One of the first settlements established after Blaxland, Wentworth and Lawson finally crossed the Blue Mountains in 1813 was Bathurst on the banks of the Macquarie River. The city celebrated its 200th anniversary in 2015.
Bathurst is a pleasant 3 1/2 hour drive from Canberra. There are two options both via Goulburn; one is via Taralga, the Abercrombie River and Oberon and the other via Trunkey and the Abercrombie Caves.
Now a thriving regional centre and major education hub, for many Australians Bathurst is synonymous with car-racing with the famous Mt Panorama circuit on the edge of the town (opened in 1938) drawing huge crowds of rev heads and other car enthusiasts to races such as the 12-hour race in February and the Bathurst 1000 in October.
In the past few years many of the key attractions have come together under the banner ‘Amazing Bathurst’ which truly sums up the town.
Set out on a grid design with wide streets and plenty of free parking, Amazing Bathurst includes a number of historic buildings, museums, art gallery, boutiques, a wide range of cafes and restaurants, fresh produce, wineries and other attractions to cater for all interests.
For a country town there are some imposing civic buildings including the court house and a number of those wonderful old solid bank buildings – some still used as banks.
An old public school building dating from 1876 is now the home of the Australian Fossil and Mineral Museum which contains the superbly displayed collection of around 2000 minerals, gemstones and fossils collected worldwide by a local Professor Warren Somerville.
The Bathurst Regional Art Gallery is one of many excellent galleries found in regional centres around Australia and has a good collection of works many by locals or artists well known artists like Lloyd Rees and Donald Friend who had association with the region. The thriving artists’ colony at nearby Hill End also is well represented.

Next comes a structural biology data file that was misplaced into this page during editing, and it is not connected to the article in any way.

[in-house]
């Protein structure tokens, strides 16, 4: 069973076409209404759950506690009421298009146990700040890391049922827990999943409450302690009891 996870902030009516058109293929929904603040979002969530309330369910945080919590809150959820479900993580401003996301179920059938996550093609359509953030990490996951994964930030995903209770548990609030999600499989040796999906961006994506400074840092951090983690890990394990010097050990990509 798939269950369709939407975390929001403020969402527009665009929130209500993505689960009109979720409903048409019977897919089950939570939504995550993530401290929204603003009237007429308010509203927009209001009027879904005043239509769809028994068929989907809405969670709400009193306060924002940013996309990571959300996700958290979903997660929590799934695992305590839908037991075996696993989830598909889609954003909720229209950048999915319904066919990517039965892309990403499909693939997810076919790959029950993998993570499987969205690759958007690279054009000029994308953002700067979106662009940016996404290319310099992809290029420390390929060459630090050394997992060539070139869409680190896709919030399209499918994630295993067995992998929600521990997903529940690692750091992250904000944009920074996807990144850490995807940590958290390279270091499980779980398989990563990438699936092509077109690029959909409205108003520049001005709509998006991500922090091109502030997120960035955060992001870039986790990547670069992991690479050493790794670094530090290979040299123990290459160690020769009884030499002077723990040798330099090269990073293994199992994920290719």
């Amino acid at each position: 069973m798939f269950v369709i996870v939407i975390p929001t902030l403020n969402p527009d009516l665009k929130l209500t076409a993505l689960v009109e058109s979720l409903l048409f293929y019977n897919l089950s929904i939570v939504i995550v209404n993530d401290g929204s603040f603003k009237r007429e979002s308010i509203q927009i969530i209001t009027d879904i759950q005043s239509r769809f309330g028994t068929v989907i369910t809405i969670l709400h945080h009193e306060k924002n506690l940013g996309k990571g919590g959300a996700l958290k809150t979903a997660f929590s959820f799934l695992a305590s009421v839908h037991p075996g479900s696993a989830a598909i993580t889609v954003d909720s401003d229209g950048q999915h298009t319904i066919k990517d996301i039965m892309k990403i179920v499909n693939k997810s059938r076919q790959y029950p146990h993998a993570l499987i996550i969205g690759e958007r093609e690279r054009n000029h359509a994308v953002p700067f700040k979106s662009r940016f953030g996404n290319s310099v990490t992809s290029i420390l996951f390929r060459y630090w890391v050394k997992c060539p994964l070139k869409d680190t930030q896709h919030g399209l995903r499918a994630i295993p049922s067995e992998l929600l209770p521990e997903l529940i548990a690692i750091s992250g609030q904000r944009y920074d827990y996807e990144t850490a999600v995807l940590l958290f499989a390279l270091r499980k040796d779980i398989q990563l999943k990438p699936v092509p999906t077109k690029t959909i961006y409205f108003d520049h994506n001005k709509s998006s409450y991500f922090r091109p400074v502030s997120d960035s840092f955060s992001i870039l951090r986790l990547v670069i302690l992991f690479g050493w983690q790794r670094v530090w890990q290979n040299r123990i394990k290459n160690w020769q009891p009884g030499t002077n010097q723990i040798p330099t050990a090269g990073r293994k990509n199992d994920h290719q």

Just outside the town is a real oddity – a Tudor Gothic ‘Scottish’ style castle/mansion, Abercrombie House. It has 52 rooms, 7 staircases and 30 fireplaces as well as a ballroom with gold leaf ceiling. Currently owned by the Morgan family for over 40 years, they have great plans to further showcase their amazing property.
For many older Australians, a visit to the home of Ben Chifley, the 16th Prime Minster of Australia (1945-1949), will bring back memories of a great Labor leader. His very modest home, tiny by modern standards, is full of interesting memorabilia and open for tours at weekends.
Keppel Street, one of the main streets of Bathurst, is alive with cafes, bars and restaurants. Start your morning with breakfast at Al Dente Gourmet to Go (the tradies start getting their coffees around 6am) for a tasty egg and bacon pie with coffee, follow up mid-morning with a delicious patisserie (try the renowned lemon tart) by French patissiere Philippe Legall at Legall Patisserie Café and then settle back for a tasty and hearty lunch of eclectic modern Australian dishes at The Hub.
In the evening try the innovative seasonal menu at Cobblestone Lane restaurant in George St with its wide selection of wines including some from the region. Make sure to leave space for the Dessert Tasting Platter.
Bathurst is rapidly developing as another interesting cool climate wine region. Among the better known wineries are Renzaglia Wines, Vale Creek Wines (specialising in Italian varietals), 3 Views Wines and Algona Mount Panorama Estate.
Bathurst has a wide range of excellent accommodation for all budgets. However, if you want to experience the very best, try the boutique B&B property Bishop’s Court, once the home of the Anglican bishops of Bathurst from the time it was built in the 1870s. The seven elegant guest rooms together with the sitting and dining rooms include a number of wonderful objets d’art.
Pictured at top, Abercrombie House, Bathurst. Above, Ben Chifley’s House, Bathurst. Photo’s Roger Allnutt.
Roger Allnutt was a guest of the Bathrust Region Tourism website www.bathurstregion.com.au.